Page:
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Sat November 2, 2013
A Comedian's Voyage To 'The Membrane Between Life And Death'
Originally published on Sat November 2, 2013 6:15 pm
Stand-up comedian Rob Delaney has been called the funniest person on Twitter. He's known for his zany observations and for condensing pithy, often vulgar commentary on politics and pop culture into 140 characters or less.
In his memoir, Rob Delaney: Mother. Wife. Sister. Human. Warrior. Falcon. Yardstick. Turban. Cabbage., Delaney takes a walk on the more serious side. He delves into struggles with alcoholism and depression, which eventually led him to comedy.
"I lived my life in a way where I could have died at any moment, and that was OK with me," he tells NPR's Arun Rath.
After trying to quit drinking several times, Delaney hit rock bottom a couple weeks after his 25th birthday. He was driving drunk, blacked-out behind the wheel, and drove into an office building of the Los Angeles Department of Water and Power.
"I'm really lucky in the sense that my bottom really took me to the membrane between life and death and I got to poke against it and feel its strength and its fragility," Delaney says.
He ended up in jail, in a wheelchair, with two arms in casts and both his legs badly damaged.
"Once I realized I could kill other people, that's when I said, 'OK, I'm going to stop with this because I like other people,' " he says.
On the process of writing the book
"Thankfully, for the reader, I had really dealt with all that stuff through therapy and medication and time, as well. So writing the book for me was not therapeutic in any way. And I'm glad, because that way you sort of, I think, as the reader, feel safe as you're reading it. You're not like, 'Uh oh, this is gonna devolve into sentence fragments and screaming and like the next few pages will be finger-painted blood.'
"You know that I'm talking at it from a position of health, even though I'm certainly describing gnarly things."
On getting sober and then making it big
"I'm very fortunate that all this stuff happened and was dealt with before I started comedy, before I even met my wife. My wife, who I've been married to for seven years, has never seen me drink and that's cool. And, I'm a dad now.
"So I'm lucky. And I was 33 before I made my living only through comedy, and that's like 3 1/2 years ago. My appetite for drugs and alcohol probably would have killed me if I had any kind of money or fame. That would have been a very volatile combo."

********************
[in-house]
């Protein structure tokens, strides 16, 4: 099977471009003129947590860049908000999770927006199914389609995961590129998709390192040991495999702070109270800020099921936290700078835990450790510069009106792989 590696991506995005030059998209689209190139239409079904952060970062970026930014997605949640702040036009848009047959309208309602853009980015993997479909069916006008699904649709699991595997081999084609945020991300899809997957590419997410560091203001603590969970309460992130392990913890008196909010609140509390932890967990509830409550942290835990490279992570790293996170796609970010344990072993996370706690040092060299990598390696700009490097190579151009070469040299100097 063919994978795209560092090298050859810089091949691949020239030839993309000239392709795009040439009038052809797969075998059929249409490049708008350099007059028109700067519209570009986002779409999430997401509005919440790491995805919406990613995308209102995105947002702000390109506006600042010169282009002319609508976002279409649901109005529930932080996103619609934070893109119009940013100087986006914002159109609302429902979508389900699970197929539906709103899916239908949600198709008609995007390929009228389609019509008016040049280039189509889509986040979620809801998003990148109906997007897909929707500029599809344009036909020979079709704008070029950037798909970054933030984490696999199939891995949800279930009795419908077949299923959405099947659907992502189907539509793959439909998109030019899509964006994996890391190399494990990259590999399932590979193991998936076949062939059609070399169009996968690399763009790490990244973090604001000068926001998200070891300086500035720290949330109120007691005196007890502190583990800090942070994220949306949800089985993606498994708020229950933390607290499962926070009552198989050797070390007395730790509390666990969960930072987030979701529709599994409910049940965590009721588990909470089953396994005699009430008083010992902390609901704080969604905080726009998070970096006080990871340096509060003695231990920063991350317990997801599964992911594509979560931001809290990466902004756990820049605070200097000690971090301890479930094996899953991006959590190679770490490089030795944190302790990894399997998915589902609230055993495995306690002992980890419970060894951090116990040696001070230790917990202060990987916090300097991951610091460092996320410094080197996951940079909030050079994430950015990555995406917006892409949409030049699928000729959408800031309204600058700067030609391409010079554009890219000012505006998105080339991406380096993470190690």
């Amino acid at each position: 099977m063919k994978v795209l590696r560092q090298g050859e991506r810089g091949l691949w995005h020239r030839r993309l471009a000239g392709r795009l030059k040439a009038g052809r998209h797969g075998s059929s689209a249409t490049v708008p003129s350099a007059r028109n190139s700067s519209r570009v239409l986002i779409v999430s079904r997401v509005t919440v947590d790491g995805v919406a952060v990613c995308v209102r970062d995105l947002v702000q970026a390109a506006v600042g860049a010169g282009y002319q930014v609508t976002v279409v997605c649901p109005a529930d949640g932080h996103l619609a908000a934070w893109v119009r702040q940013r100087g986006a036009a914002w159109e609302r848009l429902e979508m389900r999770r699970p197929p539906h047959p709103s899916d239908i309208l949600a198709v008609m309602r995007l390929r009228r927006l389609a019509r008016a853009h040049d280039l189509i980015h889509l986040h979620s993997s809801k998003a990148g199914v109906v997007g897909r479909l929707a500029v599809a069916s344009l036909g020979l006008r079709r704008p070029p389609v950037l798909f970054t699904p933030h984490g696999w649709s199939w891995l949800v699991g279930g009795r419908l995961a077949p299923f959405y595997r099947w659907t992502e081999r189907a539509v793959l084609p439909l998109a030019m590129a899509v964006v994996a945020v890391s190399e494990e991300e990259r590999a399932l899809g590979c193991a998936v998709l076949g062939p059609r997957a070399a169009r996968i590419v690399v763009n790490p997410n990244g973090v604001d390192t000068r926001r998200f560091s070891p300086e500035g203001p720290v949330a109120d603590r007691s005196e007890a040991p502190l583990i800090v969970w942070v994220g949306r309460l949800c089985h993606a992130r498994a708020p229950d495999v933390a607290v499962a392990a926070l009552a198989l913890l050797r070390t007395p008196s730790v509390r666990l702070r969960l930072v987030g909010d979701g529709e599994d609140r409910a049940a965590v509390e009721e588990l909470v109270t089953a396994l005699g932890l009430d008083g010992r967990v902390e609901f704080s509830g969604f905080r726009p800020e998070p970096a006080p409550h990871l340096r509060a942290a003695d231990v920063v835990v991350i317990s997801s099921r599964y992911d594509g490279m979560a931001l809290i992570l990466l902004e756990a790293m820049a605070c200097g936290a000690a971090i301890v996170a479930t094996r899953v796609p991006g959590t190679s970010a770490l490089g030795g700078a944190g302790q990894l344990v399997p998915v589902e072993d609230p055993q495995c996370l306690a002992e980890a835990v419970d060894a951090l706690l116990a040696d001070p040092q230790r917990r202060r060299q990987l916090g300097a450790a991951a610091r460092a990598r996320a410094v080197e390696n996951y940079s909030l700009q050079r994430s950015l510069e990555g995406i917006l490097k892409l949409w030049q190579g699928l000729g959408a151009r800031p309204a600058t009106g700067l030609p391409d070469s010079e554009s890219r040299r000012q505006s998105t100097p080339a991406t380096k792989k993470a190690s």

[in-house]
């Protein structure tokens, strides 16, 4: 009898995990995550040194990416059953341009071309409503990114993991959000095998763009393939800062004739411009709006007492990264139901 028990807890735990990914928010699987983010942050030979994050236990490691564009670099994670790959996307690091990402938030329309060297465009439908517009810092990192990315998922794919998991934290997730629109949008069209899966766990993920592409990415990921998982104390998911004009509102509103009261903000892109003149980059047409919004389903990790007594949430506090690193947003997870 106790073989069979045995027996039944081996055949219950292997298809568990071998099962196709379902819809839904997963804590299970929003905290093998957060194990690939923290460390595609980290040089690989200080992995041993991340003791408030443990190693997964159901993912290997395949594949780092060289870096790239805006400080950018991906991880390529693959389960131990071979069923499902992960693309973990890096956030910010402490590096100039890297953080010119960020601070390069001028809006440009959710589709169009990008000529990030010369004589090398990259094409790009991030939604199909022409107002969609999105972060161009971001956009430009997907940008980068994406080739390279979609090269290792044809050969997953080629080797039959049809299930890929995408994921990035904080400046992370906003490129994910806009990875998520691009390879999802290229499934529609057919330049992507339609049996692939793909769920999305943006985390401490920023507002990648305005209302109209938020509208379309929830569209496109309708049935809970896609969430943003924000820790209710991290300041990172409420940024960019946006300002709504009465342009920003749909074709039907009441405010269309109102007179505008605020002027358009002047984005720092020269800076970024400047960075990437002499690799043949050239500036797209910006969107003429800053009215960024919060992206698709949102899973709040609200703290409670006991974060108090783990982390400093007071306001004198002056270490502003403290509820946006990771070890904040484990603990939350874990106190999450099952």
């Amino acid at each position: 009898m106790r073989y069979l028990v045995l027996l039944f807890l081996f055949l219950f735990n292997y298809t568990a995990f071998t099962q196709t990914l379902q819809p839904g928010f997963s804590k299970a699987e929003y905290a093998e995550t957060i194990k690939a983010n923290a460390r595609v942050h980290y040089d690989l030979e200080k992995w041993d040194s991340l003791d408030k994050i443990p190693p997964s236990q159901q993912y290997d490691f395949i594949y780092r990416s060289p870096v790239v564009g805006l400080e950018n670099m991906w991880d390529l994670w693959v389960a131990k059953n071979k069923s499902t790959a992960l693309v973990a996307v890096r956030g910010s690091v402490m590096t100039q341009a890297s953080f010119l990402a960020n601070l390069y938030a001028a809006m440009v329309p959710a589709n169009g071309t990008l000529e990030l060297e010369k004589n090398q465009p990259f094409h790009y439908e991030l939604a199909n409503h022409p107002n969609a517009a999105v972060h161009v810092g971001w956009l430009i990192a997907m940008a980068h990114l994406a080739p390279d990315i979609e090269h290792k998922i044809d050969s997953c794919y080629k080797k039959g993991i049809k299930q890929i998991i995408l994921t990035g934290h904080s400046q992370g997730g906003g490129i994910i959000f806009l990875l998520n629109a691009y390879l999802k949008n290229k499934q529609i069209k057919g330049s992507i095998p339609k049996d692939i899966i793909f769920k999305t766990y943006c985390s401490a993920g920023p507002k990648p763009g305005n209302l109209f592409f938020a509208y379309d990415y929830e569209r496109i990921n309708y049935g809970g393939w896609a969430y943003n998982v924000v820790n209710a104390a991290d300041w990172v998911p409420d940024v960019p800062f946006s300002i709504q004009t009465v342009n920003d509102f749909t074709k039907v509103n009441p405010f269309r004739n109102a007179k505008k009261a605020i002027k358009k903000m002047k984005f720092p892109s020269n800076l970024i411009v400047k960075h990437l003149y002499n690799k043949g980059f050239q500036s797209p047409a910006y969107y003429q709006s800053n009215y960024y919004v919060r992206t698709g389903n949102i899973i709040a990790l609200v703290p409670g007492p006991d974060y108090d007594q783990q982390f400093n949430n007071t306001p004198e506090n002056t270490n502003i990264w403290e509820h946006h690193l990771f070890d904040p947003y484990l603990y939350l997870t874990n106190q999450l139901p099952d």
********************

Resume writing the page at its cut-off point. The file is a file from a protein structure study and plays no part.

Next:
"Stealing jokes is wrong. Period. There's no getting around that. But when people do it to me, I just don't stress about it because I would rather go write more jokes. So, other people can stress out about that and they certainly do. If somebody steals a joke of mine online, then 40 people let me know in 10 minutes.
"So stealing jokes is wrong, but ... if you steal a joke from me, I make five more and beat you to death with them. That's my approach. You think about it, and I'm going to hurt you with more jokes. That's how I feel."
ARUN RATH, HOST:
It's ALL THINGS CONSIDERED from NPR West. I'm Arun Rath.
Rob Delaney is a standup comic. He's been called the funniest man on Twitter. There's actually an award for that, and he won it. He has a peculiar ability to make clever points about sexism or politics with a gleeful vulgarity of a teenaged boy, all in 140 characters, many of his funniest tweets we can't read on air.
His new memoir takes on some pretty serious stuff. Delaney delves into his struggles with alcoholism and depression, but he maintains his irreverent tone throughout and describes how his hard times launched him as a comedian. We began our conversation with a moment just weeks after his 25th birthday when Delaney was at his lowest point.
ROB DELANEY: I'm really lucky in the sense that my bottom really took me to the membrane between life and death and I got to poke against it and feel its strength and its fragility. I was in a blackout - blackout drunk, which was not an infrequent state for me - and I drove into a building, an office of the Department of Water and Power here in L.A. I broke both my arms badly to the point that they needed surgery. And I was in jail in a wheelchair with four limbs that didn't function. So sometimes I would slip out of my wheelchair and - to the floor - and my hospital gown would come up, exposing me in all my glory to everybody in jail. And...
RATH: It's not a good thing, I think.
RATH: I'm not an expert in jail but...
DELANEY: Yeah. If you haven't been, that's generally stuff you want to keep to yourself in a jail setting. But I bucked tradition, and it's bad where I got to. Nobody heard about my accident when I had it and thought, get out of here. He drove into a building? They were like, how many casualties were there, you know?